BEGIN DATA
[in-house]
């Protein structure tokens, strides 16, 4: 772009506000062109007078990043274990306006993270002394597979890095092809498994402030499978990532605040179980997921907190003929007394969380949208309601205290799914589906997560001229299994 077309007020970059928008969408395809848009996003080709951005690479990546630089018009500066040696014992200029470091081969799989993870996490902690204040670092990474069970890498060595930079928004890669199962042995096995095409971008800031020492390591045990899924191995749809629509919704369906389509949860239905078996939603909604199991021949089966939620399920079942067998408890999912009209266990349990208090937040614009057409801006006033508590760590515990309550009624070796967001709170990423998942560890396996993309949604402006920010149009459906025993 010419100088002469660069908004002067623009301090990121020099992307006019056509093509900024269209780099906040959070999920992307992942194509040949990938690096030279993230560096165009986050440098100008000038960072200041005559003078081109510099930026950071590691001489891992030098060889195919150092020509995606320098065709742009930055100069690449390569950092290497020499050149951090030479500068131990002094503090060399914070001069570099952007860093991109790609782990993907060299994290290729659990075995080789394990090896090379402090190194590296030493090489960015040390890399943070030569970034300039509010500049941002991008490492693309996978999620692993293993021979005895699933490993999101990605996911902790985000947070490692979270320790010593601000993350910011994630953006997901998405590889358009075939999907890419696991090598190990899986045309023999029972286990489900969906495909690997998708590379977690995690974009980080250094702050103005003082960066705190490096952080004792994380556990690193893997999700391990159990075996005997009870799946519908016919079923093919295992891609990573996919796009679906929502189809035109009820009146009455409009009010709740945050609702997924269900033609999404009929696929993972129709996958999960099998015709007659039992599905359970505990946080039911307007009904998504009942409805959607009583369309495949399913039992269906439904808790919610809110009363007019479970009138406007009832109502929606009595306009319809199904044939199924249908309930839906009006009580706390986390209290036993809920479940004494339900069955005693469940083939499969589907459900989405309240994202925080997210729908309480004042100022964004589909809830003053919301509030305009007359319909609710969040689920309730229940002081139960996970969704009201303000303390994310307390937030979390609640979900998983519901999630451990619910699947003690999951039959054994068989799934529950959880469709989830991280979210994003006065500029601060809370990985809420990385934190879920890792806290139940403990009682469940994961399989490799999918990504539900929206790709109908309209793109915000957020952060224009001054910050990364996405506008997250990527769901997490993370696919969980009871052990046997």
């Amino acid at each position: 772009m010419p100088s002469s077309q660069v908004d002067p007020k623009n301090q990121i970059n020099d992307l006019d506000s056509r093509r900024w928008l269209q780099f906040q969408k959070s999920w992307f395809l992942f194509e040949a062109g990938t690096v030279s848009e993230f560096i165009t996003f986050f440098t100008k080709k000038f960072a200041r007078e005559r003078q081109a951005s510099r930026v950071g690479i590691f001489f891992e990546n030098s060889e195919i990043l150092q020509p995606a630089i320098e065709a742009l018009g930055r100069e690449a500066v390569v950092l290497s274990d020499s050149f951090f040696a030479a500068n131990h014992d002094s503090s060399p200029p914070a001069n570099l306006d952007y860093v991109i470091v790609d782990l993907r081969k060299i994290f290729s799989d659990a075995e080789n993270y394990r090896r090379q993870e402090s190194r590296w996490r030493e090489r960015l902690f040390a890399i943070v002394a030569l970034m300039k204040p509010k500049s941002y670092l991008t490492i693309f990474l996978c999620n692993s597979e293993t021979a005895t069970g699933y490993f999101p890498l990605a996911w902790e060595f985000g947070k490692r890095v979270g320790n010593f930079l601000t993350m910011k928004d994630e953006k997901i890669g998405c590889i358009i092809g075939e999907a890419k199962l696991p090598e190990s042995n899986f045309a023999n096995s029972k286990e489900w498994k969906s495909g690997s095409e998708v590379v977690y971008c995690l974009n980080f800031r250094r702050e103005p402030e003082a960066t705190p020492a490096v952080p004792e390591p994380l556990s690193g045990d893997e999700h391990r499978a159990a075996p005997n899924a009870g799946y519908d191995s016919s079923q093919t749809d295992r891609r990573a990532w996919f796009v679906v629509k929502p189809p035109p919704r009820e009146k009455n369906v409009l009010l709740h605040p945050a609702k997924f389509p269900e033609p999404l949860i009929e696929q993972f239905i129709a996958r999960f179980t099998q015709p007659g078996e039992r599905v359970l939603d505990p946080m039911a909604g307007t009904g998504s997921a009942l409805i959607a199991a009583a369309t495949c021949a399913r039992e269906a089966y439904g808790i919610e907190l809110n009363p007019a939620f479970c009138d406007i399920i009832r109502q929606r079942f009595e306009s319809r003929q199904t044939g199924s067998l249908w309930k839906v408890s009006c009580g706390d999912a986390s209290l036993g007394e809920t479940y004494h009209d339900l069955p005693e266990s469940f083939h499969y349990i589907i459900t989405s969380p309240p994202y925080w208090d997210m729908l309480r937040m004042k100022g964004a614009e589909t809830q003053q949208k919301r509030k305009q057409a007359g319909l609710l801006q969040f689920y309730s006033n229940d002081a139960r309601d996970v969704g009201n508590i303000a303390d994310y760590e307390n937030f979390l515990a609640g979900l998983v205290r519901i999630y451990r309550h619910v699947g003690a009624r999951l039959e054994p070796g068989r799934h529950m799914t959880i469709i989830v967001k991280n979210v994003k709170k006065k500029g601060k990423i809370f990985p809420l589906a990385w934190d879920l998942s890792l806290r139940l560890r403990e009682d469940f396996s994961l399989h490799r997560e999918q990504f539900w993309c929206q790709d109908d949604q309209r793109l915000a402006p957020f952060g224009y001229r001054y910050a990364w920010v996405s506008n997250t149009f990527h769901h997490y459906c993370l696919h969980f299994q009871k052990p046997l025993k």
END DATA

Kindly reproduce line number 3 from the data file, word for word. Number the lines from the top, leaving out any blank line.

């Amino acid at each position: 772009m010419p100088s002469s077309q660069v908004d002067p007020k623009n301090q990121i970059n020099d992307l006019d506000s056509r093509r900024w928008l269209q780099f906040q969408k959070s999920w992307f395809l992942f194509e040949a062109g990938t690096v030279s848009e993230f560096i165009t996003f986050f440098t100008k080709k000038f960072a200041r007078e005559r003078q081109a951005s510099r930026v950071g690479i590691f001489f891992e990546n030098s060889e195919i990043l150092q020509p995606a630089i320098e065709a742009l018009g930055r100069e690449a500066v390569v950092l290497s274990d020499s050149f951090f040696a030479a500068n131990h014992d002094s503090s060399p200029p914070a001069n570099l306006d952007y860093v991109i470091v790609d782990l993907r081969k060299i994290f290729s799989d659990a075995e080789n993270y394990r090896r090379q993870e402090s190194r590296w996490r030493e090489r960015l902690f040390a890399i943070v002394a030569l970034m300039k204040p509010k500049s941002y670092l991008t490492i693309f990474l996978c999620n692993s597979e293993t021979a005895t069970g699933y490993f999101p890498l990605a996911w902790e060595f985000g947070k490692r890095v979270g320790n010593f930079l601000t993350m910011k928004d994630e953006k997901i890669g998405c590889i358009i092809g075939e999907a890419k199962l696991p090598e190990s042995n899986f045309a023999n096995s029972k286990e489900w498994k969906s495909g690997s095409e998708v590379v977690y971008c995690l974009n980080f800031r250094r702050e103005p402030e003082a960066t705190p020492a490096v952080p004792e390591p994380l556990s690193g045990d893997e999700h391990r499978a159990a075996p005997n899924a009870g799946y519908d191995s016919s079923q093919t749809d295992r891609r990573a990532w996919f796009v679906v629509k929502p189809p035109p919704r009820e009146k009455n369906v409009l009010l709740h605040p945050a609702k997924f389509p269900e033609p999404l949860i009929e696929q993972f239905i129709a996958r999960f179980t099998q015709p007659g078996e039992r599905v359970l939603d505990p946080m039911a909604g307007t009904g998504s997921a009942l409805i959607a199991a009583a369309t495949c021949a399913r039992e269906a089966y439904g808790i919610e907190l809110n009363p007019a939620f479970c009138d406007i399920i009832r109502q929606r079942f009595e306009s319809r003929q199904t044939g199924s067998l249908w309930k839906v408890s009006c009580g706390d999912a986390s209290l036993g007394e809920t479940y004494h009209d339900l069955p005693e266990s469940f083939h499969y349990i589907i459900t989405s969380p309240p994202y925080w208090d997210m729908l309480r937040m004042k100022g964004a614009e589909t809830q003053q949208k919301r509030k305009q057409a007359g319909l609710l801006q969040f689920y309730s006033n229940d002081a139960r309601d996970v969704g009201n508590i303000a303390d994310y760590e307390n937030f979390l515990a609640g979900l998983v205290r519901i999630y451990r309550h619910v699947g003690a009624r999951l039959e054994p070796g068989r799934h529950m799914t959880i469709i989830v967001k991280n979210v994003k709170k006065k500029g601060k990423i809370f990985p809420l589906a990385w934190d879920l998942s890792l806290r139940l560890r403990e009682d469940f396996s994961l399989h490799r997560e999918q990504f539900w993309c929206q790709d109908d949604q309209r793109l915000a402006p957020f952060g224009y001229r001054y910050a990364w920010v996405s506008n997250t149009f990527h769901h997490y459906c993370l696919h969980f299994q009871k052990p046997l025993k």